California death records show Nannie Dennis died in 1942 in Los Angeles, that her father’s surname was Gabbert, and that her mother’s birth name was “Bilderbock.”

On a hunch I went back to FamilySearch and came up with a marriage record which showed that Thomas Gabbert and Angeline Bilderback married in 1856, in Buchanan County, Missouri. Bingo!

The 1870 census shows the Buchanan County family of Thomas and Angeline Gabbert with Nancy, age 3 mo (born after date census was supposed to represent, but listed anyway, with a September birthdate). Also listed were Alexander, age 12, and Mary, age 7.

Ten years later there is Nancy B, age 11 with her family, which now includes a younger child, Edward, all still in the same place.

These records are still too early for Allie Lee who was reportedly born in 1882, but they pretty well establish that this is the Nancy/Nannie Gabbert of my ephemeral note.

So, is her father related to Mary Ann Sherwood’s husband, Ransom Gabbert? And if so, how? Stay tuned.

Wednesday, May 07, 2014

Of birthdays and bearded men

She must have been quite a woman. Married and widowed three times, she was the mother of eight sons. In her 40s, she was said to have travelled with her husband and all those youngsters, on foot, from Delaware to Indiana.
Sons of Elizabeth Morgan Wright Cain Holland

Elizabeth Morgan’s obituary said she was born May 7, 1779 -- 235 years ago today.  The daughter of Thomas Morgan and Elishua Finsthwait, she was first married to John Wright, who died before 1805, leaving her with a young son, Marcellous. In 1806 she married again, to John Cain.  From this union came seven more boys (and, one article  has it, a daughter who died in infancy). Property records show that in March, 1827, she and John sold their Kent County, Delaware, property. In November of that same year they are recorded in far-off Brookville, Indiana.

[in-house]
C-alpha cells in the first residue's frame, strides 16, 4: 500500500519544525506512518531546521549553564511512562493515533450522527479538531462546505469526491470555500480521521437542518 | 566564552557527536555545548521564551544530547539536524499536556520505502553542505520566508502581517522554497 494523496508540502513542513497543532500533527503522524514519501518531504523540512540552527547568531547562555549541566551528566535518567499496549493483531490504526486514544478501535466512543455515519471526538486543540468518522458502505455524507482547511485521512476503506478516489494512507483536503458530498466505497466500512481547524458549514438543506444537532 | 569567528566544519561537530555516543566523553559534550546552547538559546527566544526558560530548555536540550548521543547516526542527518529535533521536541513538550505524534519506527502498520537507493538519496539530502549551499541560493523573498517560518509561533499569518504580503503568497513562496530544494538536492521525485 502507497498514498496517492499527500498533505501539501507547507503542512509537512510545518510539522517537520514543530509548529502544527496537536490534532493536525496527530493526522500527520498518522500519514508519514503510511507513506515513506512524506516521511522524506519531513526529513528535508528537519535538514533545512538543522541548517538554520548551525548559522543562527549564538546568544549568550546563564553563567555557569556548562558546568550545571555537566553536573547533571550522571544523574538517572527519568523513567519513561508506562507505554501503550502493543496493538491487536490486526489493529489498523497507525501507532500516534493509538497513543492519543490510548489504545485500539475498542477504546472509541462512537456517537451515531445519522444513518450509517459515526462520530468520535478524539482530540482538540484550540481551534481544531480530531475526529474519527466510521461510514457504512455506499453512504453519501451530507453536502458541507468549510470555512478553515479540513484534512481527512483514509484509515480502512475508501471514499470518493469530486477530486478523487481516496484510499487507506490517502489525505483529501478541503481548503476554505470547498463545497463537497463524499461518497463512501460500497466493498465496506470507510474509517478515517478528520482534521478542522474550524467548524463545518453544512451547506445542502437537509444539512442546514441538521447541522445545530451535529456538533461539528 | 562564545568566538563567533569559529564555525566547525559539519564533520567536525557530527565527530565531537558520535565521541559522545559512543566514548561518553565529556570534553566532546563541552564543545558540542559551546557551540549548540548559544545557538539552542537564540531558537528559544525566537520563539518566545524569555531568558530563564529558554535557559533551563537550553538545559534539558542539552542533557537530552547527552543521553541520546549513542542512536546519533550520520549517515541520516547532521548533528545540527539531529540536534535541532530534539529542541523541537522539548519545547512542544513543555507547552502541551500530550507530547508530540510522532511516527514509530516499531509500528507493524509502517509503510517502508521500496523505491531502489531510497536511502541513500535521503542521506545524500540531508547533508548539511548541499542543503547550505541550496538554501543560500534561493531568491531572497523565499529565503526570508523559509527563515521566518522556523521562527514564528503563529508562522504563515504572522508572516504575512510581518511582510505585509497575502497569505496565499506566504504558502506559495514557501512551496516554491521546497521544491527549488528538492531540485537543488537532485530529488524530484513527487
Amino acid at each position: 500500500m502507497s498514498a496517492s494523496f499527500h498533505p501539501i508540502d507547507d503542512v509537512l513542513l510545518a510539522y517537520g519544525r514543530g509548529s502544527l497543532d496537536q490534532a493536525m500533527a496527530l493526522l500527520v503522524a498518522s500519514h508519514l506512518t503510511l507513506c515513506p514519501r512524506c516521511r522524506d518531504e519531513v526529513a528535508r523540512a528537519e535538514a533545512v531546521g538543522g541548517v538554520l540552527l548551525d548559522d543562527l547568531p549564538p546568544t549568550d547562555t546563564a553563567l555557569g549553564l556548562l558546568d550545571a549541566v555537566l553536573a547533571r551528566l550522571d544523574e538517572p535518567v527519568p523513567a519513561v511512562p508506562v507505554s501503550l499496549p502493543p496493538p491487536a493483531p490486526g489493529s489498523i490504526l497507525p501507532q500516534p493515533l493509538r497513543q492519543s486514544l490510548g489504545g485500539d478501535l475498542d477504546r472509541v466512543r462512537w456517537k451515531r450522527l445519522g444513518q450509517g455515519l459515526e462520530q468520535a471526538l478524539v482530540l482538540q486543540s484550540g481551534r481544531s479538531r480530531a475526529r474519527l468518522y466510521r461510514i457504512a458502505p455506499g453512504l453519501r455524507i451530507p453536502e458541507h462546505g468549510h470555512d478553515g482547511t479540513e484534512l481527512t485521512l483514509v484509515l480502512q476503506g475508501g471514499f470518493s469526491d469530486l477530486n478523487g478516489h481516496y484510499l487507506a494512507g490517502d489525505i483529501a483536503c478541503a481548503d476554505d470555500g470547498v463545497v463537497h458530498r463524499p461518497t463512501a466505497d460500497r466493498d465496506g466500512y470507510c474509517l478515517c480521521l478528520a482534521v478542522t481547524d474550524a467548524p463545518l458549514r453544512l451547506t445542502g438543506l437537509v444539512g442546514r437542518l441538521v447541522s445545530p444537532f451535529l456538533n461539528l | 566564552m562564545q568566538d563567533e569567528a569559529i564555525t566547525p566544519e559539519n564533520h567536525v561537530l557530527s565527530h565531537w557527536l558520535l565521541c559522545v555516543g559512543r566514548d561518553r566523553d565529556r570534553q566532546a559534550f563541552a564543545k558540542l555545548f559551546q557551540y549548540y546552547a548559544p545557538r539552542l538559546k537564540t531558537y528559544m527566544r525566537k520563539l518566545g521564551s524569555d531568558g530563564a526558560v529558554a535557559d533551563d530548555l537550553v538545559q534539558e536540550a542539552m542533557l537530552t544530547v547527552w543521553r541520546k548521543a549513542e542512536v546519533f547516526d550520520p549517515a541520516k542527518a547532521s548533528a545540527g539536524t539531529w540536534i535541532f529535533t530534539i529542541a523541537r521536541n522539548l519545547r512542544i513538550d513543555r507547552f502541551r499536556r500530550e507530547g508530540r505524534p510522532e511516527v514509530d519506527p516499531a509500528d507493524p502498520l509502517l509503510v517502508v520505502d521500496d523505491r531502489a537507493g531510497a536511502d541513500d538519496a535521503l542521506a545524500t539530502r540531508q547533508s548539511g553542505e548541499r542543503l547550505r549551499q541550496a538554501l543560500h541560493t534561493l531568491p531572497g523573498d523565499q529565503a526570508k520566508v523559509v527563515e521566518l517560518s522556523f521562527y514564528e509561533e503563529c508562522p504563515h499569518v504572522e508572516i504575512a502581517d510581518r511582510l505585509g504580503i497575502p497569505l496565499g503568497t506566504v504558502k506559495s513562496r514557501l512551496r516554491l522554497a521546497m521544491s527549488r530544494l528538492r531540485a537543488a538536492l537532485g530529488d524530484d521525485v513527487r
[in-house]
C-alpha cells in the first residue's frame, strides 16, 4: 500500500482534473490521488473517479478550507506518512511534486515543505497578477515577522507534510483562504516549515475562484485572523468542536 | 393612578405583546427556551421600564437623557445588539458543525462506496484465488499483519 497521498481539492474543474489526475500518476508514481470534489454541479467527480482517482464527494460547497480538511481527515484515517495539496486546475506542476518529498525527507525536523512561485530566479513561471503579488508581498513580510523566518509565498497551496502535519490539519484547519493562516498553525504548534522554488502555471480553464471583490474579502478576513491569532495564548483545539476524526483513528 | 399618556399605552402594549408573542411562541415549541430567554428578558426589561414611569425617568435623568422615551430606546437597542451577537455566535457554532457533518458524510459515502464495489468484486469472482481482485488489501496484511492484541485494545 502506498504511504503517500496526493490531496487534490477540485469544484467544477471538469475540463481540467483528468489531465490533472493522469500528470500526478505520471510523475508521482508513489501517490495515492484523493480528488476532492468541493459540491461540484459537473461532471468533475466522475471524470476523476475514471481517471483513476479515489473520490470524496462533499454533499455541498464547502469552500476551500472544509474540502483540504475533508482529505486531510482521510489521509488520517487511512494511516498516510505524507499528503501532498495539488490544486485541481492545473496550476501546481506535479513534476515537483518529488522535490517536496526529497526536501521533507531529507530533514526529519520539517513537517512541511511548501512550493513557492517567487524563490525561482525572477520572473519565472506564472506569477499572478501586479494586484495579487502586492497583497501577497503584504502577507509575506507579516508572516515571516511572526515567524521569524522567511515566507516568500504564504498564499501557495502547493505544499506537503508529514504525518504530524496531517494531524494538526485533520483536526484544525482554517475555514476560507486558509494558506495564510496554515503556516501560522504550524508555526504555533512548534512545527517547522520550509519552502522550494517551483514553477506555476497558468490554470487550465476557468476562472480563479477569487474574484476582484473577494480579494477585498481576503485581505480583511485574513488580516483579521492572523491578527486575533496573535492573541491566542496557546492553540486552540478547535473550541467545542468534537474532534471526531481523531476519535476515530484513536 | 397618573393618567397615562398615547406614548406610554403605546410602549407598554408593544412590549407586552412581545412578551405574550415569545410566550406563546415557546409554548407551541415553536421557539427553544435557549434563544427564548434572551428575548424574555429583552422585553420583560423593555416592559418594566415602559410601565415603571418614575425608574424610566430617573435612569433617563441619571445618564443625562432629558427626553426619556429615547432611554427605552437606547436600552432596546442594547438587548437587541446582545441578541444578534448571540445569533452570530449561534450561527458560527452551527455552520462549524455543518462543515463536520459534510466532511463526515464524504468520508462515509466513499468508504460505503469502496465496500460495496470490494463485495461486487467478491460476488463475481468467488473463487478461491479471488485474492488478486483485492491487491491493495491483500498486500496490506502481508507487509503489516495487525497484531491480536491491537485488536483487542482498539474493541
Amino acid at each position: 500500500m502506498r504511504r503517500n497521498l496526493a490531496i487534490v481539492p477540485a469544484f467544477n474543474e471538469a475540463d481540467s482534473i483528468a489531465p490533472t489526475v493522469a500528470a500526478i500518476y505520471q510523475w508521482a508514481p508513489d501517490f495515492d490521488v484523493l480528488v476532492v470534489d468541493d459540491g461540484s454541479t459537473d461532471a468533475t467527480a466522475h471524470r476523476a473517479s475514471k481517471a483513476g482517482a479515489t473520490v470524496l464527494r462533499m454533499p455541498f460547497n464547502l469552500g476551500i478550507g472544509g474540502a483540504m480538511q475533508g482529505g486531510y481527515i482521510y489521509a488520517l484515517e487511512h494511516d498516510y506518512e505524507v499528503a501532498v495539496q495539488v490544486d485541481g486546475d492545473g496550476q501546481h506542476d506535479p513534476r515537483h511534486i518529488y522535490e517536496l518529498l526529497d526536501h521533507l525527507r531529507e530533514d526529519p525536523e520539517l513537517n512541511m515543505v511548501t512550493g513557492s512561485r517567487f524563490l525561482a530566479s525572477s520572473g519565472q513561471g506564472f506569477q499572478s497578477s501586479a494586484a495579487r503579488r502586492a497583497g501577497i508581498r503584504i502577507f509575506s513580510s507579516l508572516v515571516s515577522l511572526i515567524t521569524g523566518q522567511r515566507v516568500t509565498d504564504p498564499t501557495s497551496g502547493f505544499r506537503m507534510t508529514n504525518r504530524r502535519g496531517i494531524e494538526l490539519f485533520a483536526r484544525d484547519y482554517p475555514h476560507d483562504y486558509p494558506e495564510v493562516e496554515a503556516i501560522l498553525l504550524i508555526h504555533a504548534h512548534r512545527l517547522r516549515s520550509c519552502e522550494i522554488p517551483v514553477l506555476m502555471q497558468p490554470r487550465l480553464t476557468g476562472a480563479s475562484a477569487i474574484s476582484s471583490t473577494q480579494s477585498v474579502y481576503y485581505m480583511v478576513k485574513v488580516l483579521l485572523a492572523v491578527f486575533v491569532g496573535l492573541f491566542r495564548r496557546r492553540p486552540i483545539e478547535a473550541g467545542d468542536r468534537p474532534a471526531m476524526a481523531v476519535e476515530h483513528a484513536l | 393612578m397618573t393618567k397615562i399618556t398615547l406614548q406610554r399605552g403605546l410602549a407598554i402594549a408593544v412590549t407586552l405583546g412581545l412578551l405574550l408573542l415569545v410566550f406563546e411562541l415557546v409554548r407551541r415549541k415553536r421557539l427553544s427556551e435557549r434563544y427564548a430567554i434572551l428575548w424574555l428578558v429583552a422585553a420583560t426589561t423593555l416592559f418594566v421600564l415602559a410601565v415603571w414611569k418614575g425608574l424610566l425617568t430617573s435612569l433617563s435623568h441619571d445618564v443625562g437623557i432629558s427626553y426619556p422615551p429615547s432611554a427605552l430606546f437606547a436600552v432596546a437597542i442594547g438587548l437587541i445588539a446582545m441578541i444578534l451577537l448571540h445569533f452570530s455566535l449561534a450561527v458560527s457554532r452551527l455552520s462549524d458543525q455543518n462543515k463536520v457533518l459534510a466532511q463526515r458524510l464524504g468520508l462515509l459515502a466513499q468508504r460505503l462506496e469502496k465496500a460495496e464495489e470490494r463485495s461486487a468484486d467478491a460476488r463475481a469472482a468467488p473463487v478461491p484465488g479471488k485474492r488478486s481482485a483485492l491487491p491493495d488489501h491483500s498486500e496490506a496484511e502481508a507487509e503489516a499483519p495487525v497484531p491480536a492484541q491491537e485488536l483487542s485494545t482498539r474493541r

John Cain died soon after, “from over-lifting a sawlog,” according to one of his sons. But Elizabeth and her fatherless brood survived and seemed to have flourished. Her first husband's, son, who took his stepfather’s surname, moved to Benton County, Tennessee, where his descendents still live. John’s offspring chose to stay closer to home, settling in various Indiana counties. Among their occupations, as recorded in census records, were farming, papermaking, carpentry, shoemaking, and tailoring; one became a physician. (Marcellous was said to have been a stagecoach driver;  he married an innkeeper’s daughter named Sinda Rilla.)

Longevity was the norm in this clan. At least four of the sons lived into their late 80s and early 90s. Elizabeth, who is my great-great grandmother, died January 30, 1875, at the venerable age of 95.  A third marriage, to a man named John Holland, lasted only a few years, leaving her once again a widow.

The four longest-lived Cain brothers, staunch and bearded, are pictured in a group portrait taken in 1899, probably in Connersville, Indiana, where at least one of them was living. Prints of the original photograph have been handed down through the generations, and a cousin and I have been able to identify all four men by comparing notes.